How to use COVID-19 Waste Calculator
It’s simple and intuitive! First, you need to choose if you:
- Need the Personal Protective Equipment for regular use,
- Are a medical professional,
- Take care of a sick person.
It does make a difference. If you deal with COVID-19 patients directly, safety issues always go first.
Let’s move on to the face protection section. Choose how many surgical (medical) masks, filters you need per week, month, etc. Also, do not forget to determine the number of reusable cloth masks you have.
The second section focuses on hand protection - either gloves or hand sanitizers. Again, check how many pairs of gloves you use in one week, month, or maybe a year. The same goes for hand sanitizer bottles. Control what bottle size you buy most often.
This calculator estimates the environmental cost in a certain amount of time. Choose and change between one month, three, or six months up to a year and see what difference you can make by changing your habits.
Being eco-friendly and responsible at the times of pandemic
To be clear, there's nothing more important than complying with all of the recommendations that'll keep you safe. However, there are some things you can introduce into your life to decrease your impact on the environment:
❗ Instead of using disposable masks - start with cloth masks. According to the CDC, they are just as good for regular people who don't work with COVID patients.
❗ The same thing goes for gloves - in most situations, a good wash with water and soap or a hand sanitizer is enough.
❗ Now that we've mentioned hand sanitizers. They're often sold in small plastic bottles. How about buying bigger bottles and then dividing the liquid into your smaller, reusable bottles? That saves a couple of small plastic bottles.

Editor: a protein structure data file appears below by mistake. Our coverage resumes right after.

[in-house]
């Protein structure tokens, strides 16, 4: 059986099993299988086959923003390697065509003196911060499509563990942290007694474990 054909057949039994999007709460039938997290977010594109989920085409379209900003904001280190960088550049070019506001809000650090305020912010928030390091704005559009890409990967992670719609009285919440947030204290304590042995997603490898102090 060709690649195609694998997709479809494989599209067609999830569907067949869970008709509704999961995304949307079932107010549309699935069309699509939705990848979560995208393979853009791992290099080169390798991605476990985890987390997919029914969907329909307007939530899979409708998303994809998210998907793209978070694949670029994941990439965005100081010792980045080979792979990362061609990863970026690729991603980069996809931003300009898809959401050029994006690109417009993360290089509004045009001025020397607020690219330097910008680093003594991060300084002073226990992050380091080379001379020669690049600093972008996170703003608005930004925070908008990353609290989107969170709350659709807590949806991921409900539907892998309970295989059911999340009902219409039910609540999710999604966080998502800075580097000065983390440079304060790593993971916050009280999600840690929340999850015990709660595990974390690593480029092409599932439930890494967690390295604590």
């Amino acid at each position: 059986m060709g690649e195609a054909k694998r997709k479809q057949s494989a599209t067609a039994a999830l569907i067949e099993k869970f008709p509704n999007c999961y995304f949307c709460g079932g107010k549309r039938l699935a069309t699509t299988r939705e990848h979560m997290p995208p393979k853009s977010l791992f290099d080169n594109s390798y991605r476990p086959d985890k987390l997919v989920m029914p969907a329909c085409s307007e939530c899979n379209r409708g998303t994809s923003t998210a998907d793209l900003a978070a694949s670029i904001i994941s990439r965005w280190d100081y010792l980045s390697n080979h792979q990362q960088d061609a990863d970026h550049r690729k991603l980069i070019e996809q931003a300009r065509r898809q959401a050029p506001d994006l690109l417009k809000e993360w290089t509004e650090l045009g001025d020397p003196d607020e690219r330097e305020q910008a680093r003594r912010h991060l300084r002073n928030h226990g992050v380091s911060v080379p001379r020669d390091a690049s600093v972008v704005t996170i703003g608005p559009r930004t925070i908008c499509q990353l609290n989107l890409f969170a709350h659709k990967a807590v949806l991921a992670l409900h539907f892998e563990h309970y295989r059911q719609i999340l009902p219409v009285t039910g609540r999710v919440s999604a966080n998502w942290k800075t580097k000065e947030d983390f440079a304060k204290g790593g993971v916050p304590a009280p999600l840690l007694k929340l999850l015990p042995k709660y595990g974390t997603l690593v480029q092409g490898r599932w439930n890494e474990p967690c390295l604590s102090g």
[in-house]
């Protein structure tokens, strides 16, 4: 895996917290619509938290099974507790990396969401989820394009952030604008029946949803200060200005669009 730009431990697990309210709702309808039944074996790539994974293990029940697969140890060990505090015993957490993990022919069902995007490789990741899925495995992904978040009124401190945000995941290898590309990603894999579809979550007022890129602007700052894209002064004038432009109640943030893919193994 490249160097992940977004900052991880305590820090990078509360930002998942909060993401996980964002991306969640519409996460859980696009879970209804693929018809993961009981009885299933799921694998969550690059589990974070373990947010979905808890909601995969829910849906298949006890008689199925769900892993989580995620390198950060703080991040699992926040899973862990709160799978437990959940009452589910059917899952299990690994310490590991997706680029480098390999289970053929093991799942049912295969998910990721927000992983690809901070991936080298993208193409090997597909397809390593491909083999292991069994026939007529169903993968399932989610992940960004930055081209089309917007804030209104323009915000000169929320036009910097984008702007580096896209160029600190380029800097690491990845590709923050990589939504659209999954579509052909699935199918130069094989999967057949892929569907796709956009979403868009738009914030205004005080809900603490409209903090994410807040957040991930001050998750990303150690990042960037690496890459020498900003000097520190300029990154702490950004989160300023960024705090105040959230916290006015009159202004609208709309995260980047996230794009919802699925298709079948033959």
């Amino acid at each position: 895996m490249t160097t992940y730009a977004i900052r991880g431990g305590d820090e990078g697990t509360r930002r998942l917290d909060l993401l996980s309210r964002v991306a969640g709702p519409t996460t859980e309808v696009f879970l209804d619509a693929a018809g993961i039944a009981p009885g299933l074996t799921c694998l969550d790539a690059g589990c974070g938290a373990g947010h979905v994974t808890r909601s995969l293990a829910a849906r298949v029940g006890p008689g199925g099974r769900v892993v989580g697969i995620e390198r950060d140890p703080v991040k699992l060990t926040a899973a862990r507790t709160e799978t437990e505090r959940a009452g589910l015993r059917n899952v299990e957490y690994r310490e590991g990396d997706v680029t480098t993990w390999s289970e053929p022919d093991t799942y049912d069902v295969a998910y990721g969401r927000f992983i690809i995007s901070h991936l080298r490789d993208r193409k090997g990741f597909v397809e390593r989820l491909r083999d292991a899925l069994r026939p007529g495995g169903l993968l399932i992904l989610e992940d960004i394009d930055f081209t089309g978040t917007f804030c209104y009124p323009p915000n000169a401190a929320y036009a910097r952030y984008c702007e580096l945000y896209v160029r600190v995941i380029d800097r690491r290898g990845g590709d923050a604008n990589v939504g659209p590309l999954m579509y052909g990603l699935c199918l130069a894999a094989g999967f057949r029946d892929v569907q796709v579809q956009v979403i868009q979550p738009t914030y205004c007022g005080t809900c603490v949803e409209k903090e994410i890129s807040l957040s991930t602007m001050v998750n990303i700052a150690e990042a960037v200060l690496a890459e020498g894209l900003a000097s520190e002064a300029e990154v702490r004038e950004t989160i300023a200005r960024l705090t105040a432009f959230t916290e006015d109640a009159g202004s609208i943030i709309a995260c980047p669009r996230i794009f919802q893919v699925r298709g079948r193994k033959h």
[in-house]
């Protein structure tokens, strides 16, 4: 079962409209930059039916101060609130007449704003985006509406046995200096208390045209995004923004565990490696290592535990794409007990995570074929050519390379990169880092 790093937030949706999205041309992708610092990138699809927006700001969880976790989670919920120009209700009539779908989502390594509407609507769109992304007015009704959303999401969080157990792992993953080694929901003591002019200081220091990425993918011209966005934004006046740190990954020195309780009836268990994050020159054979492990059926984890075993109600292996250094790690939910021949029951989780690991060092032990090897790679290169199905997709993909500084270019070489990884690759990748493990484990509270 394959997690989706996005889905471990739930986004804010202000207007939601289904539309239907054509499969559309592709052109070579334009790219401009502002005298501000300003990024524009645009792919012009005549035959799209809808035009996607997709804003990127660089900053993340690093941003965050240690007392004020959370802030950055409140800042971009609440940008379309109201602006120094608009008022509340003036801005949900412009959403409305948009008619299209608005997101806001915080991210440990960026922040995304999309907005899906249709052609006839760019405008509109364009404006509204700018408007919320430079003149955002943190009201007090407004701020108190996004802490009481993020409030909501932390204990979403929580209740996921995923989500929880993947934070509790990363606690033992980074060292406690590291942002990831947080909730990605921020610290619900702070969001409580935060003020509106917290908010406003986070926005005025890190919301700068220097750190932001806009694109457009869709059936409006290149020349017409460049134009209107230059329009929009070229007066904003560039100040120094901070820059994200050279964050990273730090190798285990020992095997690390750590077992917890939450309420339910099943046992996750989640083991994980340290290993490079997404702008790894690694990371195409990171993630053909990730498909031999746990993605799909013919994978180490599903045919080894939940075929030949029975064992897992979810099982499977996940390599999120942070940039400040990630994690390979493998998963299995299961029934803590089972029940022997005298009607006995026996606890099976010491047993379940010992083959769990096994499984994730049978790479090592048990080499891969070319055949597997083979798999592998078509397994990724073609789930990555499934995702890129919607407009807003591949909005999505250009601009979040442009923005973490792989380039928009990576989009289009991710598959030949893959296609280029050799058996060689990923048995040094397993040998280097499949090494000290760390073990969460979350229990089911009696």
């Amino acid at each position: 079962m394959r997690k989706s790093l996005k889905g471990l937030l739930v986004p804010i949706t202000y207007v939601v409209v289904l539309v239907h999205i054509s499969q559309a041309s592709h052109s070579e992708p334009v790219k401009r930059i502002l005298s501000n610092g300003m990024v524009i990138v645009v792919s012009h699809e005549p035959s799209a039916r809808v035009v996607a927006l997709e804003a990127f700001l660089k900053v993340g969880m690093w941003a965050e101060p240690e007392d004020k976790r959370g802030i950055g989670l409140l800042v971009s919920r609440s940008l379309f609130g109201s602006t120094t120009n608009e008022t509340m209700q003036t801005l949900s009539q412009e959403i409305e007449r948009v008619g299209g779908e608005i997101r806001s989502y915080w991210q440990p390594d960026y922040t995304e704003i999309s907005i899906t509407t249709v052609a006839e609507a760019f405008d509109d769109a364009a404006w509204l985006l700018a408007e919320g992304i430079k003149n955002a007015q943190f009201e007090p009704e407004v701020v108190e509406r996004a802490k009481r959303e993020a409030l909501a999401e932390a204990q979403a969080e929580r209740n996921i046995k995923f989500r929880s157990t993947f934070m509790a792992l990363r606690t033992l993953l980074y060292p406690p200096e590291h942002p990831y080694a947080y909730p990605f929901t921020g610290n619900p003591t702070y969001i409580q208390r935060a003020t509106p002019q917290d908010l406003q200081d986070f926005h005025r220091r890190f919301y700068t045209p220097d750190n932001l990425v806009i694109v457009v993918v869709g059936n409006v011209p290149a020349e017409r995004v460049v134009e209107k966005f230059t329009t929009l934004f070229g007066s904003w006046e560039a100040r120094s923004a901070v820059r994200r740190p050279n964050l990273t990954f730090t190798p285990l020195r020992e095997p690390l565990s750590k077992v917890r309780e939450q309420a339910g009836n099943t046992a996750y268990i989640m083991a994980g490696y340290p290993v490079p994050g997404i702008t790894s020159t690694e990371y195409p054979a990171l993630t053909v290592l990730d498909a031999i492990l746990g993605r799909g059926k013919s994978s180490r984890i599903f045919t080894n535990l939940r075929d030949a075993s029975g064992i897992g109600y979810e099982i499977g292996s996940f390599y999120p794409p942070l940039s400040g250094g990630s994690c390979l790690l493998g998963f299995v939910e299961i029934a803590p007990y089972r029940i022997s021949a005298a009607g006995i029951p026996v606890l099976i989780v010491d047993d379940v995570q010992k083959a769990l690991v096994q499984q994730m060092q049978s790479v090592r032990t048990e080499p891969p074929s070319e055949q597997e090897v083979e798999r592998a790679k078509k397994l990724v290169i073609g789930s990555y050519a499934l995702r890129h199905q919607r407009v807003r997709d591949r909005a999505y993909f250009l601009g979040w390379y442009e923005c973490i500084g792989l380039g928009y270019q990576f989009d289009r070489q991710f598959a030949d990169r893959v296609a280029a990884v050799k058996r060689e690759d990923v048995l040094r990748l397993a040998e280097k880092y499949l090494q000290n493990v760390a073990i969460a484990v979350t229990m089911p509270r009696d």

The purpose of wearing a mask
We wear a mask to protect other, yourself, and your loved ones from getting infected and being admitted to the hospital 💕
It's been proven that a sick person wearing a mask (or someone who's just spreading the disease without any symptoms) significantly lowers infection risk. That, along with social distancing, is almost a completely efficient way to save some lives.
Water and soap vs. hand sanitizers
According to the CDC, washing your hands with water and soap is the best way to halt an infection's spread on your hands. Why is it better than hand sanitizer? 🧴 Here are some of the reasons:
- A proper hand sanitizer needs to contain at least 60% of alcohol to be effective.
- People tend to use too little hand sanitizer per use.
- Hand sanitizers do not kill all germs, e.g., Clostridium difficile (which causes pretty nasty diarrhea) can only be gotten rid of with a pleasant water and soap rinse.
- Hand sanitizers may not work on already dirty hands, i.e., those with dirt or grease on them.
Still, this should make you hesitate to use hand sanitizer! They can still stop you from spreading germs with your bare hands. Let's not forget about ecology too. When using hand sanitizer, consider buying it in larger bottles and then dividing it into smaller, reusable, bottles. You'll save plenty of plastic - and probably some money, too.